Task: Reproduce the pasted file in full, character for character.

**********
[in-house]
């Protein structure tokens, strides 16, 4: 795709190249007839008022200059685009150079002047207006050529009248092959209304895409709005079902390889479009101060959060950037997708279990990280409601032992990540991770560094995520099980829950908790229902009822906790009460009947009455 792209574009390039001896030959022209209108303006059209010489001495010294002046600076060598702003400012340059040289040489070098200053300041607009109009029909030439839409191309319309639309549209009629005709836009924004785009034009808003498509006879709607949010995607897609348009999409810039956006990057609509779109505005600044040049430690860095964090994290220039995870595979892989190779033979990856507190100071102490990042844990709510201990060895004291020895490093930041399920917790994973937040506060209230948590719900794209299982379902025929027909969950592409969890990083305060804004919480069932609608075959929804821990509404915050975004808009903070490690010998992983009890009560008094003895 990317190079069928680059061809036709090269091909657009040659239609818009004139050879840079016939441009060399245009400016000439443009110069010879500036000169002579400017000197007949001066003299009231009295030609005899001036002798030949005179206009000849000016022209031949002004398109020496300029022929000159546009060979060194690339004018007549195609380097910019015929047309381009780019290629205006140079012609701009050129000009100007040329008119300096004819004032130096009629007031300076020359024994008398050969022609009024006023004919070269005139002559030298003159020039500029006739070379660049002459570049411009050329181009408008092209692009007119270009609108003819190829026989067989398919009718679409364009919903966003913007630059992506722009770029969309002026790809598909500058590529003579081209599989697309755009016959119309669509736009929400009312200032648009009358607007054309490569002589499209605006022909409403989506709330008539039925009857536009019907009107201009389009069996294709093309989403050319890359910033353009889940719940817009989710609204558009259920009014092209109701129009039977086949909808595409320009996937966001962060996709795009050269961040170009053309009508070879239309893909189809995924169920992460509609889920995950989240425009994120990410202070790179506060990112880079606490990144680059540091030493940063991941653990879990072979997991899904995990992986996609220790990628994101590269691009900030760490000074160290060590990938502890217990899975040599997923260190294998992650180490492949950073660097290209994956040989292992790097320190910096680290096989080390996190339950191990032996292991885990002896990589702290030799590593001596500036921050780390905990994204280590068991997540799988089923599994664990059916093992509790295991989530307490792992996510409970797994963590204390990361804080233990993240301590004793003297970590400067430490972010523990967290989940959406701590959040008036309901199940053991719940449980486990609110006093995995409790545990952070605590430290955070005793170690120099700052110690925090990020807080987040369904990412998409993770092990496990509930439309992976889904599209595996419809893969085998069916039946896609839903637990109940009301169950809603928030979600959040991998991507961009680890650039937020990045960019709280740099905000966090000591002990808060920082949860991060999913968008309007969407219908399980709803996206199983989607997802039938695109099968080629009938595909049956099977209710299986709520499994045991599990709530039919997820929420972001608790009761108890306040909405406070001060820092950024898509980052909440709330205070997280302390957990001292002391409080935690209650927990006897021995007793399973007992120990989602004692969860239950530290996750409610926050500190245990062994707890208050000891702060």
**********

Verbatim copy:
[in-house]
């Protein structure tokens, strides 16, 4: 795709190249007839008022200059685009150079002047207006050529009248092959209304895409709005079902390889479009101060959060950037997708279990990280409601032992990540991770560094995520099980829950908790229902009822906790009460009947009455 792209574009390039001896030959022209209108303006059209010489001495010294002046600076060598702003400012340059040289040489070098200053300041607009109009029909030439839409191309319309639309549209009629005709836009924004785009034009808003498509006879709607949010995607897609348009999409810039956006990057609509779109505005600044040049430690860095964090994290220039995870595979892989190779033979990856507190100071102490990042844990709510201990060895004291020895490093930041399920917790994973937040506060209230948590719900794209299982379902025929027909969950592409969890990083305060804004919480069932609608075959929804821990509404915050975004808009903070490690010998992983009890009560008094003895 990317190079069928680059061809036709090269091909657009040659239609818009004139050879840079016939441009060399245009400016000439443009110069010879500036000169002579400017000197007949001066003299009231009295030609005899001036002798030949005179206009000849000016022209031949002004398109020496300029022929000159546009060979060194690339004018007549195609380097910019015929047309381009780019290629205006140079012609701009050129000009100007040329008119300096004819004032130096009629007031300076020359024994008398050969022609009024006023004919070269005139002559030298003159020039500029006739070379660049002459570049411009050329181009408008092209692009007119270009609108003819190829026989067989398919009718679409364009919903966003913007630059992506722009770029969309002026790809598909500058590529003579081209599989697309755009016959119309669509736009929400009312200032648009009358607007054309490569002589499209605006022909409403989506709330008539039925009857536009019907009107201009389009069996294709093309989403050319890359910033353009889940719940817009989710609204558009259920009014092209109701129009039977086949909808595409320009996937966001962060996709795009050269961040170009053309009508070879239309893909189809995924169920992460509609889920995950989240425009994120990410202070790179506060990112880079606490990144680059540091030493940063991941653990879990072979997991899904995990992986996609220790990628994101590269691009900030760490000074160290060590990938502890217990899975040599997923260190294998992650180490492949950073660097290209994956040989292992790097320190910096680290096989080390996190339950191990032996292991885990002896990589702290030799590593001596500036921050780390905990994204280590068991997540799988089923599994664990059916093992509790295991989530307490792992996510409970797994963590204390990361804080233990993240301590004793003297970590400067430490972010523990967290989940959406701590959040008036309901199940053991719940449980486990609110006093995995409790545990952070605590430290955070005793170690120099700052110690925090990020807080987040369904990412998409993770092990496990509930439309992976889904599209595996419809893969085998069916039946896609839903637990109940009301169950809603928030979600959040991998991507961009680890650039937020990045960019709280740099905000966090000591002990808060920082949860991060999913968008309007969407219908399980709803996206199983989607997802039938695109099968080629009938595909049956099977209710299986709520499994045991599990709530039919997820929420972001608790009761108890306040909405406070001060820092950024898509980052909440709330205070997280302390957990001292002391409080935690209650927990006897021995007793399973007992120990989602004692969860239950530290996750409610926050500190245990062994707890208050000891702060």